‘St. George and the Dragon’: a tale for all ages

| David Paul Deavel | September 25, 2014 | 0 Comments

20 book coverGirls will, generally, enjoy or dutifully read books more oriented toward male interests; the opposite is not true. Thus, it is always a distinct pleasure to discover a book I know will appeal to my boys, especially a book dealing with Christian faith. Michael Lotti’s new novel, “St. George and the Dragon,” fits the bill perfectly.

Like all truly good children’s or young adult fiction, it will interest all ages. I know because I read it aloud to my three oldest boys.  They, my wife (listening in), and I loved it.

Lotti, an Eastern Orthodox writer and former teacher at Trinity School at River Ridge [in Eagan], introduces the book as “a story and not the story, for no one knows much about Saint George.” We know George was a Roman soldier and Christian martyr who lived in modern-day Turkey around 300 A.D. “All the stories,” Lotti adds, say he defeated a dragon. The book, then, is historical fiction with a bit of guesswork and imagination about the details. But George definitely kills a dragon.

Lotti’s George begins the story as Marcellus, a young Roman officer fresh from battle, readying himself to return to his father’s estate in Galatia and marry childhood sweetheart Regina. Girls will immediately sense interest here. But boys aren’t left out.  Marcellus’ honor and courage are revealed when the commanding officer asks about his own behavior during the recent campaign against Persian Sassanids: “And you personally, Marcellus? I’ve heard reports that you went first into the enemy’s camp. Not every tribune would have done that.”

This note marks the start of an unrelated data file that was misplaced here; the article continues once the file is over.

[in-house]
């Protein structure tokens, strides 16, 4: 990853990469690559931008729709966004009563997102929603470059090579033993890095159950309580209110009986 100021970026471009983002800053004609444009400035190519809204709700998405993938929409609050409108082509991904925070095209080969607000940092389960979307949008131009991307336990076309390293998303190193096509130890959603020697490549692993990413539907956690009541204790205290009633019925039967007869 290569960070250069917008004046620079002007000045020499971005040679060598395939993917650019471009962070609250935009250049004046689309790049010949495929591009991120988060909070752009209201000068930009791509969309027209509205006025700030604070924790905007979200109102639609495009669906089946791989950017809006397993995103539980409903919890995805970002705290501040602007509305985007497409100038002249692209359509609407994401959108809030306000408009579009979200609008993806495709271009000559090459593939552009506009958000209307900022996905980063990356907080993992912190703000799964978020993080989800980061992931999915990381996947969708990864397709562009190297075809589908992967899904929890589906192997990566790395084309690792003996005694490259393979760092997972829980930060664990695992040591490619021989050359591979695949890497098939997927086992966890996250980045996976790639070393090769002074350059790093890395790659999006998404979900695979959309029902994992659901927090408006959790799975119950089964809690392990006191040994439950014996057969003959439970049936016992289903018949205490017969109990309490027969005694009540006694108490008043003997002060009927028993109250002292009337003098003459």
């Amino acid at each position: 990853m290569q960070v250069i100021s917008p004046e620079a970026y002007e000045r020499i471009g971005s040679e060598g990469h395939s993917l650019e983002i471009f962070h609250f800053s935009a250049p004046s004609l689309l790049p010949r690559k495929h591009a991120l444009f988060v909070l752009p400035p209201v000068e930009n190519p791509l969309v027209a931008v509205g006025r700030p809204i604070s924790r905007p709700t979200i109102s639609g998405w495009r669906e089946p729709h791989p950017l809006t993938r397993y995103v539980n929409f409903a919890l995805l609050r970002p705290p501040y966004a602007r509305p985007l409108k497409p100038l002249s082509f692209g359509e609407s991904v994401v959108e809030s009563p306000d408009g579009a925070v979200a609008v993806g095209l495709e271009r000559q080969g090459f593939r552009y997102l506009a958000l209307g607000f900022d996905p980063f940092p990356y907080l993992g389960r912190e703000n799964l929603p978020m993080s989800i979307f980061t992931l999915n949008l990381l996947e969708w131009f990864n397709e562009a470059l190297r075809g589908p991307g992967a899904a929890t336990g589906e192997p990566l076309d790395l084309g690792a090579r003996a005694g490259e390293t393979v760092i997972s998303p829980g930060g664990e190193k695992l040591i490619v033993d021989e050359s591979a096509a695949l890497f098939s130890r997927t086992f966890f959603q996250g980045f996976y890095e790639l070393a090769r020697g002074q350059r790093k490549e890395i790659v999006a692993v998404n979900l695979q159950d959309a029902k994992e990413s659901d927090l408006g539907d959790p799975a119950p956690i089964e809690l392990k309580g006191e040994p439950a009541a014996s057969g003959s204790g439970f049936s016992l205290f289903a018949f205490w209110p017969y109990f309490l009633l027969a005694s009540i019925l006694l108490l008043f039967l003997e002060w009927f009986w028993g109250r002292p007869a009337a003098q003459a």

Marcellus worries about the fate of the Empire. Two groups bother him. The first are Christians, whom co-emperor Galerius (under Diocletian) is campaigning to eradicate from military life. Marcellus thinks this unwise. He thinks Christians are better soldiers, more honest and reliable, less prone to drinking or gambling.

The other group, fictional but plausible, is a mysterious dragon cult. Upon Marcellus’ return home, he finds his intended bride is a member. Torn between the desire to please her and his growing sense of the dragon’s malevolence, Marcellus is simultaneously drawn to the Christians on the family estate. Because Marcellus doesn’t sacrifice to him, the dragon raids the estate, taking sheep and wounding or killing slaves. While the dragon’s physical threat drives the action, the choice of spiritual allegiance dominates Marcellus’ mind. A slave’s funeral is the hinge of Marcellus’ decision. Marcellus hears the local bishop speaking of a “Jewish peasant” as “the Lord.”  Not Julius Caesar. Not Diocletian.  Marcellus’ doubts are over. He knows he can’t submit to the dragon — his engagement and military career are over.

After another dragon raid, Marcellus realizes his only option is to attack. Inspired by a dream, he asks for baptism before mounting the assault. Christened with a new name, George, he sets out with five slaves who are former soldiers.

Jennifer Soriano, a local artist and parishioner at St. Joseph in West St. Paul, complements Lotti’s text with capable drawings. She wisely depicts the baptism and not the final battle in her penultimate illustration, a reminder that the real fight is for the human soul. But Lotti’s description of the final combat with the dragon doesn’t disappoint. George leads troops again — and delivers the final thrust.

But the story really is about how Marcellus becomes George. It’s that transformation and conversion in a culture that thinks Christian faith weird and perhaps dangerous that matters for all of us. In today’s culture, I want my boys to read this kind of imaginative engagement with the saints. The great thing is, I know they will, because they did.

Deavel is associate editor of Logos: A Journal of Catholic Thought and Culture, and adjunct professor of Catholic Studies at the University of St. Thomas in St. Paul.

About the book“St. George and the Dragon” by Michael Lotti, illustrations by Jennifer Soriano; Create Space Independent Publishing Platform, 2014; soft cover, 149 pages; $9.95.

Read Deavel’s full review.


Read more: Local artist takes on challenge of bringing dragons to life

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Category: Book Reviews